- Speaking of the Americas, the United States was indirectly affected — not so much by the revolutions themselves as by their aftermath. After the revolutions failed, many European radicals, seeing the US as a model for the sort of countries that they wanted to build, fled there, where a number of them became involved in the American anti-slavery and labor movements. Germans made up an especially notable cohort of such "Forty-Eighter" immigrants, settling primarily in the Midwest and the Texas Hill Country and overwhelmingly supporting the Union side in The American Civil War. (In Texas, this brought violent retaliation from the secessionist government.) In turn, the influx of immigrants fueled the rise of nativism and anti-Catholicism, with the "Know Nothing" movement emerging in response. Forty-Eighters also went to Australia in sizable numbers, playing a key role in that nation's wine industry in particular.
- It's a coincidence that Karl Marx and Friedrich Engels wrote The Communist Manifesto in 1848, but it nevertheless discussed the factions involved in the revolutions. That "Guizot" guy mentioned as chasing the specter of communism was one of the first forced out of office by the 1848 revolutions basically days after the book was published. Similar things applied for Metternich. Unsurprisingly taking the side of the socialists, Marx and Engels argued that the bourgeoisie, i.e. the liberal republicans, would eventually have to be overthrown by the proletariat, i.e. the working classes.
- And finally, liberal constitutional regimes actually were established in Denmark and Switzerland without violence, only protests.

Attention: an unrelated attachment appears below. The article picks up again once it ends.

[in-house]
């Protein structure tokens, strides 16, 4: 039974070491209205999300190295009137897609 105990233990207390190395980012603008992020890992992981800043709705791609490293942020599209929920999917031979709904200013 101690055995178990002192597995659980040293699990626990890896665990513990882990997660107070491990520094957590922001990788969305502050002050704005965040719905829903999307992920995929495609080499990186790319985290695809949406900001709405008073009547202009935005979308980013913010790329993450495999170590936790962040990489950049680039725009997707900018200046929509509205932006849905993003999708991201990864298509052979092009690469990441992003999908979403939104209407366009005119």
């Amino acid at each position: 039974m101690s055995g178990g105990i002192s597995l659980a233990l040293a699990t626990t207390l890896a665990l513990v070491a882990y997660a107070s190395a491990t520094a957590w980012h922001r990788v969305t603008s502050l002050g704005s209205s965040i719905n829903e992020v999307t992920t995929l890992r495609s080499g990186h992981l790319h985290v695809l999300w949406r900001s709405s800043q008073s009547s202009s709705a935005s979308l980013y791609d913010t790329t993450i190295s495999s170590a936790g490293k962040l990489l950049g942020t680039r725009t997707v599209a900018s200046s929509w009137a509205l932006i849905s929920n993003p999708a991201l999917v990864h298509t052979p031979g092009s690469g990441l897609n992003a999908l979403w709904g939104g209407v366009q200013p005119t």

The actual consequences of 1848 and Europe as a whole have been debated by historians. The consensus is that the Revolutions failed but were widespread enough to force governments on a path of reform, and directed many reactionaries in favor of social reforms that they would formerly have regarded as an outrage but now considered Necessarily Evil. The suppression of the revolutions also showed the greater power and authoritarianism of European and Central European nations. The biggest impact of these events in the eyes of historians is the "lessons" various participants and observers learned from it. Bismarck believed that the liberal regimes and reformers should revolutionize from above and, in effect, bribe the lower classes via The Moral Substitute. Marx and his later interpreters felt that the events failed because of a lack of cohesiveness and organization, and that later revolutions would need to be organized and coordinated. So at once it was a sign of its times and couched in the rhetoric of 19th Century republicanism, but it was a sign of things to come as well.
The Arab Spring of 2011 has often been compared to the Revolutions of 1848.
Depictions in fiction
- Freedom and Necessity takes place shortly after these revolutions.
- The French short film 1848 is about the French Revolution of 1848. In 1950, it received an Oscar nomination for Best Documentary Short.
- The first episode of Fall of Eagles opens with the Revolutions of 1848 being crushed.
- Mike Duncan's podcast Revolutions: Season 7 (began airing July 2017) is about the Revolutions of 1848. As with the French Revolution, Duncan has announced that the Season will take as long as it takes.
- The first two episodes of Series 3 of Victoria are set against the backdrop of these revolutions, with a particular focus on the French one. The main plot is concerned with the Chartist movement and Queen Victoria's response to it. In the third episode, some of the aftermath is dealt with in a subplot about Hungarian revolutionary Lajos Kossuth's visit to Great Britain. The show also uses the revolutions as an excuse for Princess Feodora to move into Buckingham Palace and become a regular for the duration of Series 3.